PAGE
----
Flip the chicken over so it is resting on its breast on the cutting board. Use a small, sharp knife to cut through the skin from the neck end to the small muscles (gluteus muscle) on the back just before the legs, along the midline, through to the bone. Use the tip of the knife to scrape the muscle from the carcass in a single piece. It is important that this piece of muscle remains attached to the thigh. Then continue cutting the skin down the rest of the length of the midline.
Flip the chicken onto its back again. Pull the leg gently away from the carcass to expose the joint where the thigh is attached. Cut through the ligaments holding the thigh bone in place to release the bone from the carcass. Cut any remaining areas where the thigh meat is attached to the carcass. You should now have one complete hindquarter along with a large piece of skin separate from the body of the chicken.
Repeat this process on the other side of the chicken. Reserve the remaining meat and bones of the chicken for other uses.
Work with each hindquarter separately. Place a hindquarter on the cutting board with the skin side down. Spread the skin out as flat as possible. Scrape and trim as much visible fat from the meat as possible. Be especially careful to not cut through the skin while you are trimming the fat.
Using the tip of a small, sharp knife, cut the tendons that attach the thigh muscles to the thigh bone where they are connected to the tip of the bone. Next, scrape all along the bone towards the drumstick to detach the meat from the bone. Continue scraping until the bone is fully visible.
Use the tip of the knife to cut the ligaments that hold the two bones together. Discard the bone or save for stock. Fold the skin and muscle back to clearly expose the joint that was just severed and carefully cut out the piece of cartilage (patella) sitting next to the joint.
For the remaining steps, be extra careful to not cut through the skin. With the skin and muscle still folded back, scrape the meat from the bone. Cut any remaining tendons close to where they attach to the bone. Stop when just the tip of the bone is still attached to the skin and meat. Lay the bone on the cutting board and chop through the bone near the tip with a heavy cleaver or knife.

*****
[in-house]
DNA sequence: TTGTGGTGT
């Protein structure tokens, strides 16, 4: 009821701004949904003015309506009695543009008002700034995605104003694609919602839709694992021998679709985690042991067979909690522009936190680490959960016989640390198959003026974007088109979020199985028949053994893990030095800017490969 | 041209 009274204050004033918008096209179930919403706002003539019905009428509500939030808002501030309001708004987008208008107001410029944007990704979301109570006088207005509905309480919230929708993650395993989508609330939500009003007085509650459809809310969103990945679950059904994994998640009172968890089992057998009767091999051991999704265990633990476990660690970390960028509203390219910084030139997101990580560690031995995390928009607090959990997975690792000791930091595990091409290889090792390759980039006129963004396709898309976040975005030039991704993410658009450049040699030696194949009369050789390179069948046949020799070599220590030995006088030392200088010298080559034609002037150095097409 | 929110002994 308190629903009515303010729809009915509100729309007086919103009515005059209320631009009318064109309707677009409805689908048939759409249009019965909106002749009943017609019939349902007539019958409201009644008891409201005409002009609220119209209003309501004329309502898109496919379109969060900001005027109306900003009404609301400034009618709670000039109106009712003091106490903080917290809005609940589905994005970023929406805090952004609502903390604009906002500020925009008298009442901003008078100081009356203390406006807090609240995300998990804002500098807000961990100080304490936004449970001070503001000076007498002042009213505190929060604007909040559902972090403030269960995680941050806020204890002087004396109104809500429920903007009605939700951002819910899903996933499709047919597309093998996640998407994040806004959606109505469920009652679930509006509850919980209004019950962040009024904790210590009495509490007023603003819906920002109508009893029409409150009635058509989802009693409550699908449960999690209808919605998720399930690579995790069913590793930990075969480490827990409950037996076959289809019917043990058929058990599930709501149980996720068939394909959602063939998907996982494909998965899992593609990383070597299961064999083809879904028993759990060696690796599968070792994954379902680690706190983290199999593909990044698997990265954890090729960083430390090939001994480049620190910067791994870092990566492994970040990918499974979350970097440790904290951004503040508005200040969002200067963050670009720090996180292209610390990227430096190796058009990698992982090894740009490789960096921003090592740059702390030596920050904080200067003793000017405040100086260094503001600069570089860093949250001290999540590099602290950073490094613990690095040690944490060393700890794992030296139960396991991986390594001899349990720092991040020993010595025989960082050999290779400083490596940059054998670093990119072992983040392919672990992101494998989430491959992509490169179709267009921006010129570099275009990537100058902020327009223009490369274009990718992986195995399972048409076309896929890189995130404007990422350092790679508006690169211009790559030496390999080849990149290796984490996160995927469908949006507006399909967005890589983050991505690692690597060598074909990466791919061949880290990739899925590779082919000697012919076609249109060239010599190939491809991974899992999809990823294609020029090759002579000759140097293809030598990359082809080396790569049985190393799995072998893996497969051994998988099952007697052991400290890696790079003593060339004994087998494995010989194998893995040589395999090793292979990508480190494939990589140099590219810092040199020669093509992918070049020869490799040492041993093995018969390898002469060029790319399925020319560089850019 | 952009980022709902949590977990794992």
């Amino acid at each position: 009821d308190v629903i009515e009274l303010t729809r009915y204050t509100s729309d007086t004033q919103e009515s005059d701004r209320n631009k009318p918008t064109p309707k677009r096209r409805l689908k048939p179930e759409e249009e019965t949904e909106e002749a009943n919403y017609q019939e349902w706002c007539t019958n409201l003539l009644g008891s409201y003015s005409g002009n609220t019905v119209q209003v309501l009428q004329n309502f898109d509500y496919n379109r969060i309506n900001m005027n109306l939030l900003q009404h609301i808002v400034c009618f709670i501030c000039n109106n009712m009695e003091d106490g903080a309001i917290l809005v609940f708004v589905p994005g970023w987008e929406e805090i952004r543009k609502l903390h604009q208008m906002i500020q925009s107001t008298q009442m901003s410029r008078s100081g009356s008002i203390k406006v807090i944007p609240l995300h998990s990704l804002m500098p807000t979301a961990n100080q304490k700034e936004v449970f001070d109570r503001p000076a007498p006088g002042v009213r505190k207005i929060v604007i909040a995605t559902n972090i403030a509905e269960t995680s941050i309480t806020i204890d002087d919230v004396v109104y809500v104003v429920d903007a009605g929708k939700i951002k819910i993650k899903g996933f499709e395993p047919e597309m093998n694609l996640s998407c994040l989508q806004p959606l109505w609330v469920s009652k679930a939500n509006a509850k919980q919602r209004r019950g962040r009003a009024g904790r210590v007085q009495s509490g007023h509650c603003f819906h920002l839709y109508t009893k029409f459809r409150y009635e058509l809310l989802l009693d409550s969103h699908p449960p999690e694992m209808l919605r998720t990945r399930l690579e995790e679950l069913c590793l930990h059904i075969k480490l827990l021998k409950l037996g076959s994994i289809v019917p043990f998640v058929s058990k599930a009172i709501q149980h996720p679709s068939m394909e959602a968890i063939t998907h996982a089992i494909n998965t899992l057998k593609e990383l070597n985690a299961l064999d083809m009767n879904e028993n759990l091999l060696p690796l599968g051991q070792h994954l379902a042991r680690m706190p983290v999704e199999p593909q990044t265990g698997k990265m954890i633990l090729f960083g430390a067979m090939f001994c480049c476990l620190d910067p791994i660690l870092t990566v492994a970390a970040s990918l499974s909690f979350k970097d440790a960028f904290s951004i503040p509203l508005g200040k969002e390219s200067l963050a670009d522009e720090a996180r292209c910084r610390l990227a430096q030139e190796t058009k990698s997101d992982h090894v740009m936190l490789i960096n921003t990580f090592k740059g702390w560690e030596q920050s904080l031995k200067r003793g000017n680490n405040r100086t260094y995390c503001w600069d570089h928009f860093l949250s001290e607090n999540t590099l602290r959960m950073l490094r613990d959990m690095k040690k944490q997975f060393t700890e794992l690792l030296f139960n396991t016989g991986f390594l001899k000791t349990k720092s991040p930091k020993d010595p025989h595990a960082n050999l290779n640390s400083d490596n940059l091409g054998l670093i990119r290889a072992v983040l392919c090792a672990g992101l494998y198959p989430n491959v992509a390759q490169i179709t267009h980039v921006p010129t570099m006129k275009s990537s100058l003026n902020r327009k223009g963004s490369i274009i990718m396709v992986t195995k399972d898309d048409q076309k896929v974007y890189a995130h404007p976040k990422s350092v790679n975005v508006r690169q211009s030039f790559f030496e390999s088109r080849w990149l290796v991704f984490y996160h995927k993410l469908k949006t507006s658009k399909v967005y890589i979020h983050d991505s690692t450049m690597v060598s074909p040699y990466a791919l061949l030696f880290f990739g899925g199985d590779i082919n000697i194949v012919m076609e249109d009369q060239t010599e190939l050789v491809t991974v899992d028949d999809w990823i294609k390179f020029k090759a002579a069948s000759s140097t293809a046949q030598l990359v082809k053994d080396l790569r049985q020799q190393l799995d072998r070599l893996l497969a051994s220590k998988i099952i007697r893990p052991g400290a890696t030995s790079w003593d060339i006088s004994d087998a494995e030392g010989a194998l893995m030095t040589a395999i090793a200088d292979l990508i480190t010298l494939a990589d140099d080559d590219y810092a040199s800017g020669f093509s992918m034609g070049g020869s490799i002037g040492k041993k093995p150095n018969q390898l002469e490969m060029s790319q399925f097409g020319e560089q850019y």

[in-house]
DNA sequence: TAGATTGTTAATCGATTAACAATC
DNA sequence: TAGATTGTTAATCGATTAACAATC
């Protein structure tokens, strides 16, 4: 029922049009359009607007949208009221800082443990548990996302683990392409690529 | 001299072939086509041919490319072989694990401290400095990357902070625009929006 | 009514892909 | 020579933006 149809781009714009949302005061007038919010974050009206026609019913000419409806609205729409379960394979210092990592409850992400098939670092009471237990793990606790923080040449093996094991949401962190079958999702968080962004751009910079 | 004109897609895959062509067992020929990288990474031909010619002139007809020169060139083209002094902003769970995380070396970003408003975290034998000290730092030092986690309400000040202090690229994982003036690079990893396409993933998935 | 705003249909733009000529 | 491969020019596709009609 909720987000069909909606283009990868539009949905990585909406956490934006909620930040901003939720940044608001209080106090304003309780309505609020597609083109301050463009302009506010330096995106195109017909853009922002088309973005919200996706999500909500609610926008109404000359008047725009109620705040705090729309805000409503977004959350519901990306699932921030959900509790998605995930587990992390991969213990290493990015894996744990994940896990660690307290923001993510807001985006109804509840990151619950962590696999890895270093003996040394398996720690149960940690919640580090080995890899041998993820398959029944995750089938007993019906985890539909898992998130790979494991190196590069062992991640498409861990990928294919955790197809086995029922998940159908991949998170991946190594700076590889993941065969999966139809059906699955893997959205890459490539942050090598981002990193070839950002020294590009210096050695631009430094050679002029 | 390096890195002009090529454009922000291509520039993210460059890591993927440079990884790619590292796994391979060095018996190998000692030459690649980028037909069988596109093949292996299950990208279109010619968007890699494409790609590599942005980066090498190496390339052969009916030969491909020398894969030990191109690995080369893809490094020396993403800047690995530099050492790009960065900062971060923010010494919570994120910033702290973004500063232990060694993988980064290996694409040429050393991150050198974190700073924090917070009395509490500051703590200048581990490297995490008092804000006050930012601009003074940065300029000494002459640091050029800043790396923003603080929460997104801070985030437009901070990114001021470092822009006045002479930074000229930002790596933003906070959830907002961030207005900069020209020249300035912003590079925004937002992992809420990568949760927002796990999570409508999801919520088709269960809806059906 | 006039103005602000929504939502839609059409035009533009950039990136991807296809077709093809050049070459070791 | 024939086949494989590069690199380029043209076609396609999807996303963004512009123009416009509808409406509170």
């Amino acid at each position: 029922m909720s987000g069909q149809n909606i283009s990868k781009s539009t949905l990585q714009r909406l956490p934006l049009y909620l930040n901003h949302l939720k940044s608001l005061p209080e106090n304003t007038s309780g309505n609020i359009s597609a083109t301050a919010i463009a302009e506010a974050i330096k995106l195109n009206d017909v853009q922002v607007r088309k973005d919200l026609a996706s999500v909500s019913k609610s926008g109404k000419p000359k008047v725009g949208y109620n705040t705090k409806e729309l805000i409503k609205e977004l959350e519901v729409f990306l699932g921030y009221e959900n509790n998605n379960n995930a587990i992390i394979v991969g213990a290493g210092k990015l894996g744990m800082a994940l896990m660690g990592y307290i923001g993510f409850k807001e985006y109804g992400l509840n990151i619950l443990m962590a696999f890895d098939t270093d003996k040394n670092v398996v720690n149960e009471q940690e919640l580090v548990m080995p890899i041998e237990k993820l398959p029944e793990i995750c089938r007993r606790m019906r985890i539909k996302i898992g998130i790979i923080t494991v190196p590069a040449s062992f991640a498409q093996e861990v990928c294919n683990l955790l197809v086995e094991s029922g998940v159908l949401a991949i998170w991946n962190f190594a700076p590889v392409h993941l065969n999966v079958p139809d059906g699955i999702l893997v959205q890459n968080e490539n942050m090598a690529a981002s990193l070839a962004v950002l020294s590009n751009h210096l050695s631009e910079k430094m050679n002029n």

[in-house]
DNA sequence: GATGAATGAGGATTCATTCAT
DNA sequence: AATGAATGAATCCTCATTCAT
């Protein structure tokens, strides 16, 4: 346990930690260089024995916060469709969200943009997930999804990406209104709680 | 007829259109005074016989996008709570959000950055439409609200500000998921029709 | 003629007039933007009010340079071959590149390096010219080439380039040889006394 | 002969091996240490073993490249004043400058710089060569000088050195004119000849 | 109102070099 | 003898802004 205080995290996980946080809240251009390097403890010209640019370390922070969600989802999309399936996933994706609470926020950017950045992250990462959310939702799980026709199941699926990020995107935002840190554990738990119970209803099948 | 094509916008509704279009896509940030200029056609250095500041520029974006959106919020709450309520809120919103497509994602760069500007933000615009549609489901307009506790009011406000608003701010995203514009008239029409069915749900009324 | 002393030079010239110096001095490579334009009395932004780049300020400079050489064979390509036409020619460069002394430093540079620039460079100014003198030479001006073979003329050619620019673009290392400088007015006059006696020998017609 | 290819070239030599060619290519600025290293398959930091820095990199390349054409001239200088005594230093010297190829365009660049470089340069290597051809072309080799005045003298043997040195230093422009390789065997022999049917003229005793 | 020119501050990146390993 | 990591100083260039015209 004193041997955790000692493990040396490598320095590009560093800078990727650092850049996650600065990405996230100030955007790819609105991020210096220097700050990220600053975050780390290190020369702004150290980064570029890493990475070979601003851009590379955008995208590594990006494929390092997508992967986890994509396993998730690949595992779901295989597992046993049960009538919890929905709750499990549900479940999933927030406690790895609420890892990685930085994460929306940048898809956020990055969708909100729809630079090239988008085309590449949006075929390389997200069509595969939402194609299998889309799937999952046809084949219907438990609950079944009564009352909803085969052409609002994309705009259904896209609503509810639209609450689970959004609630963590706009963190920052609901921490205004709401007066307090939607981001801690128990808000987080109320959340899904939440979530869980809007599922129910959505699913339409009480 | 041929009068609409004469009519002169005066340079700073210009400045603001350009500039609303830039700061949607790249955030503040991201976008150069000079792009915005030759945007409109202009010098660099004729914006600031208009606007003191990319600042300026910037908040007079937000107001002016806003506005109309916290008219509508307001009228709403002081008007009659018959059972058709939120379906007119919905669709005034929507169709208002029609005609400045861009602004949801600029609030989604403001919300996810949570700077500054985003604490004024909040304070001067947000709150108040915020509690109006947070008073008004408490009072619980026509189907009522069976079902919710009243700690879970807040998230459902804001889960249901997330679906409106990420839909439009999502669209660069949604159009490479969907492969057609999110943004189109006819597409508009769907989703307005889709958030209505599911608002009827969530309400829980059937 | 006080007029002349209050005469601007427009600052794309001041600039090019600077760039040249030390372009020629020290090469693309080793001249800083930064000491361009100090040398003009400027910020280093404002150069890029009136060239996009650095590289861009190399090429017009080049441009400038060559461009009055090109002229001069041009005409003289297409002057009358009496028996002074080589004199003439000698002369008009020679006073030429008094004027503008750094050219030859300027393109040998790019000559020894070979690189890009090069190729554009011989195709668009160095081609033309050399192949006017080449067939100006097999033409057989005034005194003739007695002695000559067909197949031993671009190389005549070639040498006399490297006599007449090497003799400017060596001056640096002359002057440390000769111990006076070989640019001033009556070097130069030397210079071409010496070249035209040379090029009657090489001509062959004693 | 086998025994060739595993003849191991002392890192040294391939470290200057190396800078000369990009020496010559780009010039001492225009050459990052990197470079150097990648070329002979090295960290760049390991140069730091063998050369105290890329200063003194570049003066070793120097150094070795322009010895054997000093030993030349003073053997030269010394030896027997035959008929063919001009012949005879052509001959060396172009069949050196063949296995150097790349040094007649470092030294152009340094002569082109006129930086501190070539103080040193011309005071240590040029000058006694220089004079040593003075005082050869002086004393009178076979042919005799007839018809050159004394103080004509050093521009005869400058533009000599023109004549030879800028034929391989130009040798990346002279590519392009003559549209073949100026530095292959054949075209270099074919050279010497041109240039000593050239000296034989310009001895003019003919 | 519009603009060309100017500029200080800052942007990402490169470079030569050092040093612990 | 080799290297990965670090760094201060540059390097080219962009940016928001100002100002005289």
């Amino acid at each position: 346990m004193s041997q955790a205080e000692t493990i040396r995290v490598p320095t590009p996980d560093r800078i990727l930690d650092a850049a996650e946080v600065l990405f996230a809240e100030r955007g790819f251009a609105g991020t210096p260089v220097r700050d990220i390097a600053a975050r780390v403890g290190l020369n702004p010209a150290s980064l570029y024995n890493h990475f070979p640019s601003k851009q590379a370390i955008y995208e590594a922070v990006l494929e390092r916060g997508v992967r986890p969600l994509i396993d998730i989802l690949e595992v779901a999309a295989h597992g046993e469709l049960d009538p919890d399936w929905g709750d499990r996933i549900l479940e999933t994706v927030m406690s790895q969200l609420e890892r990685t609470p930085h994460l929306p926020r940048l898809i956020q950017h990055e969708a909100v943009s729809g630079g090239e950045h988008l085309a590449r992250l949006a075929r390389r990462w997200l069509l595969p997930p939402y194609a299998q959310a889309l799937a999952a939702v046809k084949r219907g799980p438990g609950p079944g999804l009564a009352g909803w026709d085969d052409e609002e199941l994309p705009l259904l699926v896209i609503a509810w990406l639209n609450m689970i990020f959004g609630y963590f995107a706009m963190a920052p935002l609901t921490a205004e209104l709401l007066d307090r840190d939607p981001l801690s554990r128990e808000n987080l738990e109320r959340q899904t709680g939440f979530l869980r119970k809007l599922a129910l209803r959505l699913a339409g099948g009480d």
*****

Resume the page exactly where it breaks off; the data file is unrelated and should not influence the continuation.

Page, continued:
Repeat the boning process for the other hindquarter and the full process for the remaining chickens.
Phase 3 : Farcir les cuisses
Lay a boned-out chicken leg flat on the work surface with the skin side down. Using a couple of fingers, force some of the farce
into the cavity where the drumstick bone once was. Lay a “plug” of farce on the thigh and close the meat over it to make sure that there is enough to fill the space, but not too much.
Fold the thigh meat together to even out the farce
and check that the amount if proper. Roll the skin over the leg. Trim the excess with a knife or scissors. Maintain an overlap of about 2 cm (0.75 in).
Wrap each of the stuffed legs tightly with plastic wrap. As the leg is wrapped, fold the gluteus muscle inward to “seal” the end of the leg. Place the stuffed legs in individual plastic bags and vacuum seal. Note: if you don’t have a vacuum sealer, double wrap the legs tightly in plastic wrap and secure the wrapping with a couple of lengths of string.
Phase 4 : Pochez les cuisses
Fill a large pot with water and heat to 90 °C (195 °F). Add the stuffed chicken legs, still in their vacuum bags. Maintain the water at about 80 °C (175 °F). Poach until each leg is firm, about 15 to 20 minutes, and the internal temperature reaches at least 75 °C (165 °F). Cool in an ice water bath. The cooked chicken may be prepared a number of days in advance, but be sure to leave it sealed in its vacuum bag until the final cooking. Note: if the chicken packages were not vacuum sealed, steam them until firm, and cool rapidly in a refrigerator.
Phase 5 : Préparez le sauce
shallot, peeled and minced
finely cubed carrot
finely cubed red bell pepper
fine salt and freshly ground black pepper
Heat the oil in a small saucepan over medium heat. Add the shallot, carrots, and bell pepper. Sweat until soft. Add the demi-glace, reduce heat, and heat through. Season with salt and black pepper. Set aside and keep warm until needed.
Phase 6 : Faire dorez le jambonneau
In the meantime, heat some oil in a heavy frying pan over high heat. Remove the stuffed legs from their packaging and dry thoroughly with absorbent paper. Quickly fry the legs on all sides until the skin is brown and crisp. Transfer the frying pan to a 230 °C (450 °F) oven and continue cooking until the legs are warm, about 50 °C (125 °F), all the way through.
Phase 7 : Présentation
Slice each leg, on the bias, into four or five pieces and arrange on individual, warmed serving plates. Spoon the sauce over the meat.